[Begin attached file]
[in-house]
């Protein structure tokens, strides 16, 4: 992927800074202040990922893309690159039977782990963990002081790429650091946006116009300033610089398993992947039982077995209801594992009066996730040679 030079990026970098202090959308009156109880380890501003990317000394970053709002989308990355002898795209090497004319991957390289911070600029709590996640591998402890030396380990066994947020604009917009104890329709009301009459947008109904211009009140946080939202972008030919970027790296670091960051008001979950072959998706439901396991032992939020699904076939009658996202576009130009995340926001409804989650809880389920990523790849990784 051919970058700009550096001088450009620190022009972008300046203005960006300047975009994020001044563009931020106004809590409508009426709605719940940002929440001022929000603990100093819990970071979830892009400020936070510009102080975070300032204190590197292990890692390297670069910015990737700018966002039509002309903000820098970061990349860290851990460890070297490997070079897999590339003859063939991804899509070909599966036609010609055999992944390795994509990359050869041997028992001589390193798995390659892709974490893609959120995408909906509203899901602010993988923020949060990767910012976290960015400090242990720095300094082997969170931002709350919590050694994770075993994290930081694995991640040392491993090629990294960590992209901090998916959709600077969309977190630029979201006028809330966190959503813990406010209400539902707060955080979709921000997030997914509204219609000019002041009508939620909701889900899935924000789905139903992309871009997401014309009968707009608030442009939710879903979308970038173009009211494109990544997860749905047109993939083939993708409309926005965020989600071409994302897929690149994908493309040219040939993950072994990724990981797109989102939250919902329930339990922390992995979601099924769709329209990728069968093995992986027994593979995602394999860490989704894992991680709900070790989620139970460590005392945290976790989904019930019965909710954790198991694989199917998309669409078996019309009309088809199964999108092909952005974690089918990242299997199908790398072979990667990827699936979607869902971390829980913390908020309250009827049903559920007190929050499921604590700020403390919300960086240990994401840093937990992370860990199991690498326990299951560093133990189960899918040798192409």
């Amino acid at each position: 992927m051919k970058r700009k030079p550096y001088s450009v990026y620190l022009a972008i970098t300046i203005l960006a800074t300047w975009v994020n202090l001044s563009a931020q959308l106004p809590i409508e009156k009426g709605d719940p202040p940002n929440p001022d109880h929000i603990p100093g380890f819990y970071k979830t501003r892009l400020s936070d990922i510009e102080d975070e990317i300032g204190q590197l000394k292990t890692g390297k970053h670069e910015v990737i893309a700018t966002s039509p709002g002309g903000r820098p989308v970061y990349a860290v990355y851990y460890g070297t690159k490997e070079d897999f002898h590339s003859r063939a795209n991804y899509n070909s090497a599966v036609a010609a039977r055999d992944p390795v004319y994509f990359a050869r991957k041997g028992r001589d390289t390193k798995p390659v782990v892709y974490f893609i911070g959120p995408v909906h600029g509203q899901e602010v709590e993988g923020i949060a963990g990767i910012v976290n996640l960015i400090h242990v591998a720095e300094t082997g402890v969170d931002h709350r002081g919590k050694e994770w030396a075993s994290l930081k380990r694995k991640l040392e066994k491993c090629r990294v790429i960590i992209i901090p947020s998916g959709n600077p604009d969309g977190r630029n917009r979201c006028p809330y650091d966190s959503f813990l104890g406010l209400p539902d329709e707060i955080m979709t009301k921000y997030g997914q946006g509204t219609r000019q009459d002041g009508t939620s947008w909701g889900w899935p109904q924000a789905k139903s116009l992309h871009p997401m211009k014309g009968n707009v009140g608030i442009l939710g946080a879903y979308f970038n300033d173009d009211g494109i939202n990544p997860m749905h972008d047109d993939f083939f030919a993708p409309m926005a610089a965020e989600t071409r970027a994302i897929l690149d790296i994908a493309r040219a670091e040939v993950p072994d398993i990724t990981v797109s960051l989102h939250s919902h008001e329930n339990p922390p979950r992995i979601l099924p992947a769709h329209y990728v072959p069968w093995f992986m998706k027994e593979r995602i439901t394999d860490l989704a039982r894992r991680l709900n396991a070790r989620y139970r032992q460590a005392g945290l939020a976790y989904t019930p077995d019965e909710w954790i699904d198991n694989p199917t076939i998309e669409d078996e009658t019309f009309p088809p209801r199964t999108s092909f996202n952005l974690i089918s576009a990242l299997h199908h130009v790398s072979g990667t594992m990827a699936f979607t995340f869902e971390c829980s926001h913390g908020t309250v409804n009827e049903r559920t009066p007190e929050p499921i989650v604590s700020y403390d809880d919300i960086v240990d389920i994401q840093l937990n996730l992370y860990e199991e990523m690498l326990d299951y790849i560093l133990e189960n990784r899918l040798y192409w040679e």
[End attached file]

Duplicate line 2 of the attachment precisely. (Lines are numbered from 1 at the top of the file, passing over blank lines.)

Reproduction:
């Protein structure tokens, strides 16, 4: 992927800074202040990922893309690159039977782990963990002081790429650091946006116009300033610089398993992947039982077995209801594992009066996730040679 030079990026970098202090959308009156109880380890501003990317000394970053709002989308990355002898795209090497004319991957390289911070600029709590996640591998402890030396380990066994947020604009917009104890329709009301009459947008109904211009009140946080939202972008030919970027790296670091960051008001979950072959998706439901396991032992939020699904076939009658996202576009130009995340926001409804989650809880389920990523790849990784 051919970058700009550096001088450009620190022009972008300046203005960006300047975009994020001044563009931020106004809590409508009426709605719940940002929440001022929000603990100093819990970071979830892009400020936070510009102080975070300032204190590197292990890692390297670069910015990737700018966002039509002309903000820098970061990349860290851990460890070297490997070079897999590339003859063939991804899509070909599966036609010609055999992944390795994509990359050869041997028992001589390193798995390659892709974490893609959120995408909906509203899901602010993988923020949060990767910012976290960015400090242990720095300094082997969170931002709350919590050694994770075993994290930081694995991640040392491993090629990294960590992209901090998916959709600077969309977190630029979201006028809330966190959503813990406010209400539902707060955080979709921000997030997914509204219609000019002041009508939620909701889900899935924000789905139903992309871009997401014309009968707009608030442009939710879903979308970038173009009211494109990544997860749905047109993939083939993708409309926005965020989600071409994302897929690149994908493309040219040939993950072994990724990981797109989102939250919902329930339990922390992995979601099924769709329209990728069968093995992986027994593979995602394999860490989704894992991680709900070790989620139970460590005392945290976790989904019930019965909710954790198991694989199917998309669409078996019309009309088809199964999108092909952005974690089918990242299997199908790398072979990667990827699936979607869902971390829980913390908020309250009827049903559920007190929050499921604590700020403390919300960086240990994401840093937990992370860990199991690498326990299951560093133990189960899918040798192409």